Metabolite of polycyclic aromatic hydrocarbon, fluorescence spectroscopy, chemometrics
Polycyclic aromatic hydrocarbons (PAH) are important environmental pollutants generally formed during incomplete combustion of organic matter containing carbon and hydrogen. Introduced into the human body by adsorption through the skin, ingestion or inhalation, the biotransformation processes of PAH lead to the formation of multiple metabolites. Due to the short elimination lifetime from the body, the quantitative determination of monohydroxy-PAH (OH-PAH) in urine samples provides accurate information on recent exposure to environmental PAH. Urine analysis of OH-PAH with established methodology relies on sample clean-up and pre-concentration followed by chromatographic separation and quantification. Although chromatographic techniques provide reliable results in the analysis of OH-PAH, their experimental procedures are time consuming and expensive. Additional problems arise when laboratory procedures are scaled up to handle thousands of samples under mass screening conditions. Under the prospective of a sustainable environment, the large usage of organic solvents is one of the main limitations of current chromatographic methodology. It is within this context that new analytical approaches based on easy-to-use and cost-effective methodology become extremely relevant. This dissertation focuses on the development of screening methodology for the routine analysis of PAH metabolites in numerous samples. It explores the room-temperature fluorescence properties of six metabolites originating from parent PAH included in the Environmental Protection Agency priority pollutants list. 1- hydroxyfluorene, 1-hydroxypyrene, 6-hydroxychrysene, 9-hydroxyphenanthrene, 3- hydroxybenzo[a]pyrene and 4-hydroxybenzo[a]pyrene are used as model biomarkers to investigate the analytical potential of new methods based on solid-phase extraction (SPE) and iii room-temperature fluorescence (RTF) spectroscopy. Quantitative determination of metabolites is carried out either in the eluent extract[1, 2] or on the surface of extraction membranes[3, 4] . The direct determination – i.e., no chromatographic separation - of the six metabolites is based on the collection of excitation-emission matrices and synchronous fluorescence spectra.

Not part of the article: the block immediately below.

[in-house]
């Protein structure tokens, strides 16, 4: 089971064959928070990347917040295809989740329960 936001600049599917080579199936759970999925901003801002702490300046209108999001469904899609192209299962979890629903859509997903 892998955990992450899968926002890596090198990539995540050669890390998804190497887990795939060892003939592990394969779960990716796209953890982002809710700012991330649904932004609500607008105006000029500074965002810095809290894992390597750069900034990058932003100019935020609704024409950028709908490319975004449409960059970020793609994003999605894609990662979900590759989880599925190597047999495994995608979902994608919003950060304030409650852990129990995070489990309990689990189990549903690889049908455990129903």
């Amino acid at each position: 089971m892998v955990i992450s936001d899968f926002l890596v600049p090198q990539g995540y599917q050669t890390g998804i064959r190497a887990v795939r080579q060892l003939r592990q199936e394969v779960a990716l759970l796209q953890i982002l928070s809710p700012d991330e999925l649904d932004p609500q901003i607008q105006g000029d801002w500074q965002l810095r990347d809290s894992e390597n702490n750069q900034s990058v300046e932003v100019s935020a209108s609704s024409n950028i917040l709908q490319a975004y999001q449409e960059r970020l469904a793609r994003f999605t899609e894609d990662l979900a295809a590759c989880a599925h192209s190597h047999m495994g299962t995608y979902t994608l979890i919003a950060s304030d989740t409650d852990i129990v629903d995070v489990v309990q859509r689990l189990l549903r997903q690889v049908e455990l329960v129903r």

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Doctor of Philosophy (Ph.D.)
College of Sciences
Length of Campus-only Access
Doctoral Dissertation (Open Access)
Dissertations, Academic -- Sciences, Sciences -- Dissertations, Academic
Calimag, Korina Jesusa, "Solid Phase Extraction Room Temperature Fluorescence Spectroscopy For The Direct Quantification Of Monohydroxy Metabolites Of Polycyclic Aromatic Hydrocarbons In Urine Samples" (2013). Electronic Theses and Dissertations. 2879.